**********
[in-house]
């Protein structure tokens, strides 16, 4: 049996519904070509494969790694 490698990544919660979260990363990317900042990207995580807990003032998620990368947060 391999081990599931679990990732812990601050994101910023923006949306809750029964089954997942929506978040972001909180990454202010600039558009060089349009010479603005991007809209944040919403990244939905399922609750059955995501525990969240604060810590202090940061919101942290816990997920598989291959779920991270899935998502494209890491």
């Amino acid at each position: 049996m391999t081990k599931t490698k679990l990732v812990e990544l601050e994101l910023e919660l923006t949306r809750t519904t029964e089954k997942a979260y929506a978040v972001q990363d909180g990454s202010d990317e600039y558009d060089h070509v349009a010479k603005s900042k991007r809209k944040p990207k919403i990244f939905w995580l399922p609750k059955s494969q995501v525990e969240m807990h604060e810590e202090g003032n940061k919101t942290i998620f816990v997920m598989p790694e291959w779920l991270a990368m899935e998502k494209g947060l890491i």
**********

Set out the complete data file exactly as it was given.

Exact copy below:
[in-house]
């Protein structure tokens, strides 16, 4: 049996519904070509494969790694 490698990544919660979260990363990317900042990207995580807990003032998620990368947060 391999081990599931679990990732812990601050994101910023923006949306809750029964089954997942929506978040972001909180990454202010600039558009060089349009010479603005991007809209944040919403990244939905399922609750059955995501525990969240604060810590202090940061919101942290816990997920598989291959779920991270899935998502494209890491």
């Amino acid at each position: 049996m391999t081990k599931t490698k679990l990732v812990e990544l601050e994101l910023e919660l923006t949306r809750t519904t029964e089954k997942a979260y929506a978040v972001q990363d909180g990454s202010d990317e600039y558009d060089h070509v349009a010479k603005s900042k991007r809209k944040p990207k919403i990244f939905w995580l399922p609750k059955s494969q995501v525990e969240m807990h604060e810590e202090g003032n940061k919101t942290i998620f816990v997920m598989p790694e291959w779920l991270a990368m899935e998502k494209g947060l890491i």